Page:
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‘The Last Days of August’ Podcast Review: Tragic but Intensely Interesting

How can you find the truth, when every person you talk to has a different story?

How can you give a person a voice after they are dead?

How do you find justice in an industry built on exploitation?

These are the questions journalist Jon Ronson has to battle with as he investigates the suicide of porn performer August Ames. In December 2017 Ames (real name Mercedes Grabowski) tweeted that she had refused to film a scene with a man that had taken part in gay porn. A stream of hate filled abuse online followed. A day later, she was found in a park - hanged. The path Ronson takes to find ‘the truth’ leads him to far bigger questions about the inner workings of the industry: the nature of family, and the battles being fought behind the screen.

Ronson is no stranger to investigating the porn industry and social media abuse. His previous podcast ‘Tfmhe Butterfly Effect’ is about the influence of the tech on the adult industry, and his acclaimed book ‘So You’ve Been Publicly Shamed’ analyses the history and current trend of public shaming.

He is well qualified to delve into this difficult and dangerous story. Ronson talks to Ames’ family and friends to discover ‘the truth’ of her death, but there is no clean resolution to be found. This is not one of those fun murder mystery podcasts, as Ronson strongly proclaims early on. He doesn’t want to leave us in suspense.

This is a far more nuanced and complicated podcast about the nature of people. Of course, Ames herself cannot be interviewed about her death, and so Ronson has to find out all he can from those around her.

It is fascinating how they can all tell a different story. Even if you took out the bigger story about the nature of the porn industry and mental health, this alone is entertaining social commentary.

The podcast is more than this though, as we get to listen to the voices behind porn. These personalities are normally hidden by makeup and stage names, but for once we hear their voices and only their voices, with the well-chosen medium of podcast.

This is part of what makes the podcast so interesting, as these are perspectives you won’t hear any where else. It also makes the podcast painful to listen to, as one of the performers themselves says, you have to be damaged to go into this business.

The characters themselves provide perfect drama, with so much lies and deceit that it is frustrating for Ronson to find the truth amongst it all. However, Ronson himself has a kind sincerity as he approaches every interviewee. He even questions his moral judgement and opinion of the people he is talking to. Is it right to interrogate a grieving husband, for example? Sometimes he only provides one verdict or takes sides in arguments which is a bit frustrating. Overall, however, he is asking the difficult questions and pushing deeper into the story, even when he is discouraged to do so (he gets yelled at more than once).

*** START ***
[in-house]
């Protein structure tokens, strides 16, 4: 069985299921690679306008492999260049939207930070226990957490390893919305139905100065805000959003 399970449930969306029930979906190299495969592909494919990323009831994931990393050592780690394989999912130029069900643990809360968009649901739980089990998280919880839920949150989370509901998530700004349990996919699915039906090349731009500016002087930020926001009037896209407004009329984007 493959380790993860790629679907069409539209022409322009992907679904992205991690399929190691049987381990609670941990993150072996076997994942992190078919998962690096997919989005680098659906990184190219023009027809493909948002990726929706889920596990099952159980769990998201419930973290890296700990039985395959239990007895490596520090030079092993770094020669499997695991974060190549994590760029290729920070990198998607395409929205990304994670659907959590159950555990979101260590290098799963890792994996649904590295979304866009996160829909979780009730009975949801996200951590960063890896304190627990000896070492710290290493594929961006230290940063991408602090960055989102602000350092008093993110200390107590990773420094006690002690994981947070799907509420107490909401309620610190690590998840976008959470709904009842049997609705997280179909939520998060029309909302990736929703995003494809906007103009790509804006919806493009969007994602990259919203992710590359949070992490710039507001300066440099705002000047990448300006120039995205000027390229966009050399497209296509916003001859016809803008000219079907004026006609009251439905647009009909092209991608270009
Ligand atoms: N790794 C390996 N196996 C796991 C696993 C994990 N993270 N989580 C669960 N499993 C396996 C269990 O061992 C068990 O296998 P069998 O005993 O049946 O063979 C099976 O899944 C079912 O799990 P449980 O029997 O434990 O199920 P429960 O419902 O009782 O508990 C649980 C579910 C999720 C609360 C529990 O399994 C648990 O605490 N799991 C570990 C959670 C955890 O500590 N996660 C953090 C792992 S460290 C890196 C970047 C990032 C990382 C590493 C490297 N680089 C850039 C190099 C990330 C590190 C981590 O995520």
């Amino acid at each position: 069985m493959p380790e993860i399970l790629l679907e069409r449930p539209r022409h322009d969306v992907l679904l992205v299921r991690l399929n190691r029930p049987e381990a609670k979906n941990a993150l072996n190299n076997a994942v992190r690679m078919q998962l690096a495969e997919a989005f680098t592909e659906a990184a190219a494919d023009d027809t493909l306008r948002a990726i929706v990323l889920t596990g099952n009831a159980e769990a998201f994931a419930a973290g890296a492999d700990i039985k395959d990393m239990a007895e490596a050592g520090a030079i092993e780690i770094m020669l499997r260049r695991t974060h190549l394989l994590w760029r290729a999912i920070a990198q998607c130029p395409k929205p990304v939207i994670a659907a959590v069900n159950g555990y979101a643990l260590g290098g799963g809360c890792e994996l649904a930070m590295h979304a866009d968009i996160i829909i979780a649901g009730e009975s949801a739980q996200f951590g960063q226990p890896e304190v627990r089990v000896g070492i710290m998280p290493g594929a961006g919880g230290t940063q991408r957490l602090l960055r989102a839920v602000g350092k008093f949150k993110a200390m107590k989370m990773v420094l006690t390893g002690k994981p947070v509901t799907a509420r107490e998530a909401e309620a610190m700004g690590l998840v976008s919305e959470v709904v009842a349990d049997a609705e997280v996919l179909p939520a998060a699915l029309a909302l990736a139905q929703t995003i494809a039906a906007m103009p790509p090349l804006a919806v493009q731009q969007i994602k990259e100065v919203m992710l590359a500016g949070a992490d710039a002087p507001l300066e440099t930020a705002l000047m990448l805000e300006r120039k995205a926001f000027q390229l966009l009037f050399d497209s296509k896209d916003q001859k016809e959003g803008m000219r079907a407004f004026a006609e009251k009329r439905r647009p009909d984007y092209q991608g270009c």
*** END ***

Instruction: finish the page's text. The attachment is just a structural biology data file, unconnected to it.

It is important that he digs into this story, as it is one that needs to be heard. Ames was not the only young female death in the porn industry that year, indicating the bigger and scarier story about the mental health and safety of women who perform. Ronson starts to access this even if he doesn’t reach a satisfying conclusion. I can’t say it is enjoyable to listen to but I felt I owed it to at least these women to try and understand their story.

This podcast provides an insight into an otherwise unseen world. The awkwardness and conflicts behind the porn industry are often ignored, similarly to how no one thought of the woman behind the screen when sending hate to Ames herself.

The many personalities, particularly of Ames’ husband, are brought under a detailed and analytic lens. In one way, it is not enjoyable to listen to these ugly truths, but as a character study it doesn’t get juicier than this. As Ronson desperately tries to find fact, every interviewee comes with a heavy dose of bias, judgement and old wounds. Because of these muddied recollections, this is not a story where the mystery is suddenly solved by one convenient piece of evidence or witness.

I’m not sure if Ronson achieves what he wants by the end of it either. It is a messy resolution, as complicated as the people in it. Only August Ames, or Mercedes Grabowski, knows why she hanged herself that night. All we can do is look at the world around her and try and figure out how to stop it happening again.

Edited by Dimitrina Dyakova, Deputy Digital Editor

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